Some early reactions to “The Boy and the Heron” noted the story and direction are unlike anything Ghibli has done previously, paralleling the inventiveness of “The Tale of the Princess Kaguya.” If the Academy has grown away from its populist mindset within the animation category, this could aid the film’s Oscar prospects enormously. Additionally, as was done with “The Tale of the Princess Kaguya,” screening the film at various fall film festivals could generate enough buzz to boost the film’s chances of winning or receiving nominations in above-the-line categories. GKIDS has previously used film festivals as an effective starting point for its award-winning journey. In fact, “The Boy and the Heron” has now been named the opening film of the Toronto International Film Festival this fall, which could considerably expand its audience and solidify its standing as an awards contender.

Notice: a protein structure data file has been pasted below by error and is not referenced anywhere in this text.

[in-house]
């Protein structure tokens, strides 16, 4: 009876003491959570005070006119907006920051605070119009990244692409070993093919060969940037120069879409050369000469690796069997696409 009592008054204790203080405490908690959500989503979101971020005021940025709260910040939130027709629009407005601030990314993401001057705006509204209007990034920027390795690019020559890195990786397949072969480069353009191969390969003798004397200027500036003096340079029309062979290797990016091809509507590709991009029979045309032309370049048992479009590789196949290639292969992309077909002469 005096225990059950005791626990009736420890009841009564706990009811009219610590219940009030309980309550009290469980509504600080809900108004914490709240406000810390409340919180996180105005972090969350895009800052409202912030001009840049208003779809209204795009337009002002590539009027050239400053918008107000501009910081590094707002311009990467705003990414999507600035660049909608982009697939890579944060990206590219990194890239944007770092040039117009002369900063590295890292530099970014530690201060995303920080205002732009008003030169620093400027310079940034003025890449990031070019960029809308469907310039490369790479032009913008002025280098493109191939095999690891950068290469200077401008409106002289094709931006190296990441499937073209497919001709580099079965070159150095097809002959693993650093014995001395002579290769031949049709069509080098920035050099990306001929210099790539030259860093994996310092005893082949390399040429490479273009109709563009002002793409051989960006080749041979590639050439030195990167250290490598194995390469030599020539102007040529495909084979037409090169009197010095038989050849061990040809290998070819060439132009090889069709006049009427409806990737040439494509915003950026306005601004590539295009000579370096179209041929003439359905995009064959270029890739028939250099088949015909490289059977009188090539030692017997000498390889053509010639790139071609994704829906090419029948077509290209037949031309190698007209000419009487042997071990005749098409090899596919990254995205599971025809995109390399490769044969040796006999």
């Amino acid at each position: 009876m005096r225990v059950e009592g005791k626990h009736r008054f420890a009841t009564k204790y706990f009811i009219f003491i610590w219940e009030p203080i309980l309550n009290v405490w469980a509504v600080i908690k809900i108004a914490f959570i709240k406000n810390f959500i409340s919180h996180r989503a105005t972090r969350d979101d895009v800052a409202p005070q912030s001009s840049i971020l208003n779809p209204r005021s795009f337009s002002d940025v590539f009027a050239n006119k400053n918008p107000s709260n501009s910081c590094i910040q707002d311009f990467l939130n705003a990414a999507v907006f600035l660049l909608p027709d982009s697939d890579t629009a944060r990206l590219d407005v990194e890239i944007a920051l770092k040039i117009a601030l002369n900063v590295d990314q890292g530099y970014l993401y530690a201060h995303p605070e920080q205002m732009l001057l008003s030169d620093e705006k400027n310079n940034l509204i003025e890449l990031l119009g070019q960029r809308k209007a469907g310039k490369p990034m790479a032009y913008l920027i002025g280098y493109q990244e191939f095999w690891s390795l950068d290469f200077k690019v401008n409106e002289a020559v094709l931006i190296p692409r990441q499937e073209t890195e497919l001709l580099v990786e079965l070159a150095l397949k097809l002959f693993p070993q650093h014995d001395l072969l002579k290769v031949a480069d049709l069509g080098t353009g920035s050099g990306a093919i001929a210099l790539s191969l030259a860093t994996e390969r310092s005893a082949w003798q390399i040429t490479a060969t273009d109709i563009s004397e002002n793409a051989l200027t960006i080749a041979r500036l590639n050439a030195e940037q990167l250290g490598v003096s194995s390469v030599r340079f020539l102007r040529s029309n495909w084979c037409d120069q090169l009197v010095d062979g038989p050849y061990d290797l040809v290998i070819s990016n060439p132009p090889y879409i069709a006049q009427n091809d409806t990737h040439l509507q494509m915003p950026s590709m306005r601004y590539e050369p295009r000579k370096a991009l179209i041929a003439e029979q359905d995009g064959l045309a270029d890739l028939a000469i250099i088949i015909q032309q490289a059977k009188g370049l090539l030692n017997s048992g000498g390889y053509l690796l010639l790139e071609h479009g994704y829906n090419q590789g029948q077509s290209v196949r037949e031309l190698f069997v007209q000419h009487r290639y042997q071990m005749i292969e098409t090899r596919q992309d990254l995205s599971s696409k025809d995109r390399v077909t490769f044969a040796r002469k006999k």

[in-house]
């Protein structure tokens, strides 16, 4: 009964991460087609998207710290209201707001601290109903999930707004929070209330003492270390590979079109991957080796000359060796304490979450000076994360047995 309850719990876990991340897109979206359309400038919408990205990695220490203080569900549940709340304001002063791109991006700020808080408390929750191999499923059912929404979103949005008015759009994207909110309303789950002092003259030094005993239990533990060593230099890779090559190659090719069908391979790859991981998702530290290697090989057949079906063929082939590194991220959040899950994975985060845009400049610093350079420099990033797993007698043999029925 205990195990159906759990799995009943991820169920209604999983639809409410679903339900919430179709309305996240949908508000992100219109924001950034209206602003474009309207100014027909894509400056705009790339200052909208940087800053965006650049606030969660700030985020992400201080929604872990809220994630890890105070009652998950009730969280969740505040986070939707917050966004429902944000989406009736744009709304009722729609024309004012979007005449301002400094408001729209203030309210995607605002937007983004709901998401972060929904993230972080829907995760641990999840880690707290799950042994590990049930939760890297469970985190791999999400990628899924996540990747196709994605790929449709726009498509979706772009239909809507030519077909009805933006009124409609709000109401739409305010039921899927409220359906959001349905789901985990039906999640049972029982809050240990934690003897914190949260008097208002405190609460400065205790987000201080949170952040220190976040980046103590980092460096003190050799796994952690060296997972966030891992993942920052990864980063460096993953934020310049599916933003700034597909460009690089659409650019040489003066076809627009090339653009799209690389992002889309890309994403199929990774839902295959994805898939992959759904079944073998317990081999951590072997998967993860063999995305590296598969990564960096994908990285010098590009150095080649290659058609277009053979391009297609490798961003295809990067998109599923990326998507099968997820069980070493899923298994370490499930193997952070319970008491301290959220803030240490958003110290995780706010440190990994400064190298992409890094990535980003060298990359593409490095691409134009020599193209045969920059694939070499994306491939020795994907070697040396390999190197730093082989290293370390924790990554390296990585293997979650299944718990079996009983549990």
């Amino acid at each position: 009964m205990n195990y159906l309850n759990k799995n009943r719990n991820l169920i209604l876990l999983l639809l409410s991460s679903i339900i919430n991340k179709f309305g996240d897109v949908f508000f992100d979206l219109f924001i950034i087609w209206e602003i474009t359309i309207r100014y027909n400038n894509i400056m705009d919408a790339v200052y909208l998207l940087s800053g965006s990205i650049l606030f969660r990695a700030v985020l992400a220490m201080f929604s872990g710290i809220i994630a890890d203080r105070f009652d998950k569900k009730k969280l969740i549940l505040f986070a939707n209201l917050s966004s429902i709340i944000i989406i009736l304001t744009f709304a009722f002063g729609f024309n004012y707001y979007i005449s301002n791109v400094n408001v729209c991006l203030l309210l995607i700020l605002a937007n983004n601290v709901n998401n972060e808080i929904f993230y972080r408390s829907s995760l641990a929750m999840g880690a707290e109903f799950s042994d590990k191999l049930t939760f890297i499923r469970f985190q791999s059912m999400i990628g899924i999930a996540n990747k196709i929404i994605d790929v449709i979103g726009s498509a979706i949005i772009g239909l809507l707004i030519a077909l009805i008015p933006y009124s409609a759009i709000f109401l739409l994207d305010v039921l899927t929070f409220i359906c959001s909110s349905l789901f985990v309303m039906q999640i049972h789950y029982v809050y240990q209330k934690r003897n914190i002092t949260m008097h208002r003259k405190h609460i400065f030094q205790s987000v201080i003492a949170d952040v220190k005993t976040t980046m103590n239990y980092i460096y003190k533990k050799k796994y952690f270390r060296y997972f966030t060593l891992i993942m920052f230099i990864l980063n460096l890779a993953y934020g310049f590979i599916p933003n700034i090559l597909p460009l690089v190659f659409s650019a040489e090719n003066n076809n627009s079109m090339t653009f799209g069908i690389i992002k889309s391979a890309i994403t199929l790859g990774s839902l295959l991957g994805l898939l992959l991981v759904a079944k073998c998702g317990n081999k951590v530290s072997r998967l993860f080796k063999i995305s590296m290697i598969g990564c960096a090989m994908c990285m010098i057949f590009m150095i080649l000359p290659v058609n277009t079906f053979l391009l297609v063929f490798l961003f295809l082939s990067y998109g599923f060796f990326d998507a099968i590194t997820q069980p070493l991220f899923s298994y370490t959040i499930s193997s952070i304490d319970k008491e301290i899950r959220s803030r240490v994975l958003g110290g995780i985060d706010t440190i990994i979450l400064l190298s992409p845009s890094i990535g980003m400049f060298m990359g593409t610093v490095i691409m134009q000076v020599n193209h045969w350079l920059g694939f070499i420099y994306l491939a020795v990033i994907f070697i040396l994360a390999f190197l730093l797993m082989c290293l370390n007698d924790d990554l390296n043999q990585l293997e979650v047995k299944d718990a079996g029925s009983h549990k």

WHEN MARNIE WAS THEREWhen Marnie Was ThereOn May 22nd, 2015, GKIDS announced they were handling distribution for the North American release of “When Marnie Was There.” The film had its world premiere at the New York International Children’s Film Festival. Although “When Marnie Was There” was well-received, several critics deemed it fell short of Ghibli’s high standards because it lacked a compelling or coherent narrative. The film only received three Annie Award nominations, missed the majority of critics groups, yet still received an Oscar nomination for Best Animated Feature. The ability of “When Marnie Was There” to achieve this was likely due to the name recognition Ghibli and GKIDS had achieved up until this point, establishing they were household names. It was also a generally poor year for mainstream animation: two of the five nominees that year were foreign animated films (GKIDS distributed both), and an additional one was Charlie Kaufman’s R-rated, deeply mature, and existential stop-motion film “Anomalisa.” However, the main prompt for this film’s Oscar nomination was the rising criticism and an altering relationship between the Academy and independent animation, represented by GKIDS.